The leaders of two major factions in Libya’s civil war have reportedly agreed to hold elections after meeting in the UAE.
In separate statements, President Fayez al-Sarraj and General Khalifa Haftar, the leaders of Libya’s two main warring factions, said they wanted to work together. It was their first meeting since January 2016, and reports said they agreed on elections in March 2018.
“The National Salvation Government have been following carefully the meeting that happened in UAE, and we would like to reiterate that the National Salvation Government is indicting such actions that don’t promote the complete inclusion of all Libyan partners.
“We do confirm our firm commitment to the Libyan people that we are keen on constructive national dialogue, and the support of the national salvation government to truthful and transparent efforts which is lead by nationalists, which will lead to an all inclusive Libyan reconciliation,” said Khalifa Al Ghweil, the Prime Minister of the National Salvation Government in a statement.
The elections would be a sign of stability in the country that has been racked by violence since the overthrow of long-time autocratic dictator Moammar al-Qaddafi in 2011 after more than four decades.
The economy is barely functioning with severe cash shortages. Depositors are only allowed to withdraw small amounts of money once a week.
Libya’s Grand Mufti Sheikh Sadiq Al-Gharyani has urged Libyan people to stage mass demonstrations to demand their rights as the country’s economic crisis worsens with no government solution in sight.
“The people in general are complaining and feel imminent danger because of conspiracies and plots by the international community and some of our people,” he said in his weekly program on Tanasuh TV on Wednesday.
Libya has been racked by violence and fighting between alternate governments since long-time dictator Moammar Qaddafi was forced to leave after a 42-year reign in 2011. But one area, the port city of Misruta has become an oasis of stability and Libyans hope a model for what their country could become.
“Misruta is great modern city, it is probably better than Tripoli the capital of Libya in some ways,” Abdelsalam Al Ajtal, a local businessman and infrastructure contractor told The Media Line, mentioning Misruta’s long coastline and well-known beaches.
Misruta is a commercial port city with more than half a million residents, including Turkmans, Egyptians, Arabs, Amazigh-Berbers, Italians, and others who have migrated from other cities in Libya. Misrutans have a reputation of being friendly.
“We have a lot of factions, and people with different ideologies, but I talk to all of them, and I do business with all of them, Mohamed Nahla, a former sales representative at an American oil service company, RedWings told The Media Line.
In contrast to other cities in Libya like Tripoli and Benghazi, Misruta is also known as a safe city.
“We go out during the spring time to the gardens, and take our families on picnics where we sit, drink tea, and enjoy a decent conversation.” Mohamed Mahmoud a Marketing Specialist at Jahed NGO, an organization handling civil affairs in the city told The Media Line.
Misratans have an organized work force, banking system, and strong independent social and civil societies.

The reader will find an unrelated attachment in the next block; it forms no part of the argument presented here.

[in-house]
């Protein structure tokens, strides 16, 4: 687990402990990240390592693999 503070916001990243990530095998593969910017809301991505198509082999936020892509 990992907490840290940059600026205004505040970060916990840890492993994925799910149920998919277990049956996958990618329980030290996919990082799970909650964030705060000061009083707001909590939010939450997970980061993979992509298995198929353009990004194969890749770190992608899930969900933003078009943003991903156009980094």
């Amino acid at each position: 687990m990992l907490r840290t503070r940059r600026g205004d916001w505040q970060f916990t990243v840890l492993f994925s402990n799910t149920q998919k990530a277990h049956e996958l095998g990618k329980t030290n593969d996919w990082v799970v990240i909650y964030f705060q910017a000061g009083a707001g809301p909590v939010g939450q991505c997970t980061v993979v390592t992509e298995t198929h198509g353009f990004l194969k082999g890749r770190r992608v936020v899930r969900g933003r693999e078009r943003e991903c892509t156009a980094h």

“We don’t really depend on the politicized central bank of Libya, who isn’t sending us money to live our daily life; the banks aren’t functioning, and it has no money, but we created our own network of donors from businessmen, and support from independent underground NGOs, our only concern is stability of our country”. Khalifa Alghweil, the Prime Minister of the National Salvation Government told The Media Line.
“I wish we can burn all the oil, so the Libyans in other cities can focus on other opportunities, and start working.”
Libya has several political factions that led to the creation of a once united coalition of three governments, the Coalition of National Accord, the Transitional Government, and the National Salvation Government. Each group has its own presidential guard and police force.
“There is underground youth support for the National Salvation Government and its Prime Minister Engineer and former businessman Khalif Alghweil.
“We know his rivals in Tripoli tried to assassinate him, but he needs to stand strong, and come up with a national project(s) plan. Hire professionals to draw a comprehensive plan, then for the sake of God, stick to it.” Tameem Abugharsa, a young doctor in Misrata told The Media Line. “We are with him, he is the only man that isn’t tainted and not-corrupt. We hope he work on reconciliation, security and stability.”
There is a call among a large sector of young Libyans for unity and avoiding more bloodshed by refusing to belong to any political parties’
“We were deceived right after the death of the Moammar Qadhaffi, by several political groups who were only interested in gaining power and control over the main institutions in the country to benefit themselves, or their groups,” Ali a young man working in the oil industry who asked not to use his last name, told The Media Line.
“We believed the Muslim Brothers Leaders because we thought that coming from a religious background they will not be corrupt. We also believed that the educated liberals who spent most of their life in the West will bring stability but we were wrong.”
Sherif Elhelwa – a political analyst